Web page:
Gihwa (Hangul: 기화; hanja: 己和, 1376–1433), also known as Hamheo Teuktong was a Buddhist monk of Korean Seon and leading Buddhist figure during the late Goryeo to early Joseon eras. He was originally a Confucian scholar of high reputation, but converted to Buddhism at the age of 21 upon the death of a close friend. He wandered among the Korean mountain monasteries, until he had the fortune of becoming the disciple of the last Korean national teacher, Muhak.
Gihwa's writings showed a distinctive mixture between iconoclastic and subitist Seon language, and a strong appreciation for the scriptural tradition. Thus, he took up from Jinul the tradition of unification of Seon and Gyo Buddhism. Among his writings, there are four works in particular that made a deep impact on the subsequent Seon tradition in Korea. These are:
- A commentary on the Sutra of Perfect Enlightenment, the Weongak gyeong hae seorui.
- A redaction and subcommentary to five famous earlier commentaries on the Diamond Sutra, the Geumgang banyabaramilgyeong ogahae seorui.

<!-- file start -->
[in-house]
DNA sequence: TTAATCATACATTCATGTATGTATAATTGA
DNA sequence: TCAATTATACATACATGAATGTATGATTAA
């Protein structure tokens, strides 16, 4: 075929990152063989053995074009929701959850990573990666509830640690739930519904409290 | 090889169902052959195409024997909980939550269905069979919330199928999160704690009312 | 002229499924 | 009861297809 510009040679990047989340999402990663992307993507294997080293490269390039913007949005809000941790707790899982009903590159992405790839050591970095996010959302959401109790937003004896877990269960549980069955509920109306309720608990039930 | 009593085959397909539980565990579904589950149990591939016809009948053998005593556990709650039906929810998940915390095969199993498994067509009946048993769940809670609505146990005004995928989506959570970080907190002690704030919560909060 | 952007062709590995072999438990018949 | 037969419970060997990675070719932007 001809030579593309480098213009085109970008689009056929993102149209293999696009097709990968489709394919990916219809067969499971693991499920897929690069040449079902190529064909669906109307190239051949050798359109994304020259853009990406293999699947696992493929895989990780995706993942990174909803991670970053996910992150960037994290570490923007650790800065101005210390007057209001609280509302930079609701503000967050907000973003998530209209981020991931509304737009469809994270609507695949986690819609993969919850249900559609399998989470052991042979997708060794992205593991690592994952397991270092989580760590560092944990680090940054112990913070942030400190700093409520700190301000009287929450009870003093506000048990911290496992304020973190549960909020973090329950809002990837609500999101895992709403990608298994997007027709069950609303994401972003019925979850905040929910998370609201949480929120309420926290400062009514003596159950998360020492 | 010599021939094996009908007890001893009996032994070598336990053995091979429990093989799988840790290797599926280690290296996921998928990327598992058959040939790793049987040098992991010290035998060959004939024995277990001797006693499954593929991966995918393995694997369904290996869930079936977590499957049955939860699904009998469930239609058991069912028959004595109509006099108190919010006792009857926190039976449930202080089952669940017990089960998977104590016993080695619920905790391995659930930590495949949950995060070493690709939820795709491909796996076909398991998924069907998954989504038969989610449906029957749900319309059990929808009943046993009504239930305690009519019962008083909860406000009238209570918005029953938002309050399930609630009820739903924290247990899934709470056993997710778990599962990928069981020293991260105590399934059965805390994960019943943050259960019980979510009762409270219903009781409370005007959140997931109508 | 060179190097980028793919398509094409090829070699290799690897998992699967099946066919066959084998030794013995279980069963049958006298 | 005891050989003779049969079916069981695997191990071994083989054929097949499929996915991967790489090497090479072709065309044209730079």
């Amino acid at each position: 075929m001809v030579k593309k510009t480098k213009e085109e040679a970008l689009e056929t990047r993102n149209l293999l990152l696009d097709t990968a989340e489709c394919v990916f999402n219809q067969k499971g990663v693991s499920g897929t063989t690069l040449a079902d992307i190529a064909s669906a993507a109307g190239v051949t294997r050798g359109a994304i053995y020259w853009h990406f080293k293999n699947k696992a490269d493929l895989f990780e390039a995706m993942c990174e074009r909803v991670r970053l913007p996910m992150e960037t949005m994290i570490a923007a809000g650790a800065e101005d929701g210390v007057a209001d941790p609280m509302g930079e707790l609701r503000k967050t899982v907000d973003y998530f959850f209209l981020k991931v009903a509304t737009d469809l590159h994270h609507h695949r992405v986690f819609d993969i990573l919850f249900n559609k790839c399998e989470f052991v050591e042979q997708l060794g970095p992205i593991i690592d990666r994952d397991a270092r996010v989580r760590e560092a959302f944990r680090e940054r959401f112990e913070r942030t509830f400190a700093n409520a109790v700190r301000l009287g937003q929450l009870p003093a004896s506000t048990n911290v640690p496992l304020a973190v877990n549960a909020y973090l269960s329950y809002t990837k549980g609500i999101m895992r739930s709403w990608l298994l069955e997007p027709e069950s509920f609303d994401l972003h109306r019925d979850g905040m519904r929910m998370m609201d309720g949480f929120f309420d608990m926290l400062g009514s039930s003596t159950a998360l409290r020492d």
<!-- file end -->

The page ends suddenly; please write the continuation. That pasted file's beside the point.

- A subcommentary and redaction of the Collection of Yongjia, the Yonggajip gwaju seorui
- The Hyeonjeong non
As a result of his fourth major work, the Hyeonjeong non, Gihwa distinguished himself as the primary Buddhist respondent to the rising Neo-Confucian polemic of his period, as he responded with vigor to the Neo-Confucian criticisms of Buddhism.
Gihwa died while residing at Jeongsusa, at the southern tip of Ganghwado, where his tomb can still be visited. Gihwa's commentary on the Sutra of Perfect Enlightenment was translated by A. Charles Muller, in 1999.
- Muller, A. Charles (1995). "The Key Operative Concepts in Korean Buddhist Syncretic Philosophy: Interpenetration (通達) and Essence-Function (體用) in Wŏnhyo, Chinul and Kihwa" cited in Bulletin of Toyo Gakuen University No. 3, March 1995, pp 33-48.Source:  (accessed: September 18, 2008)
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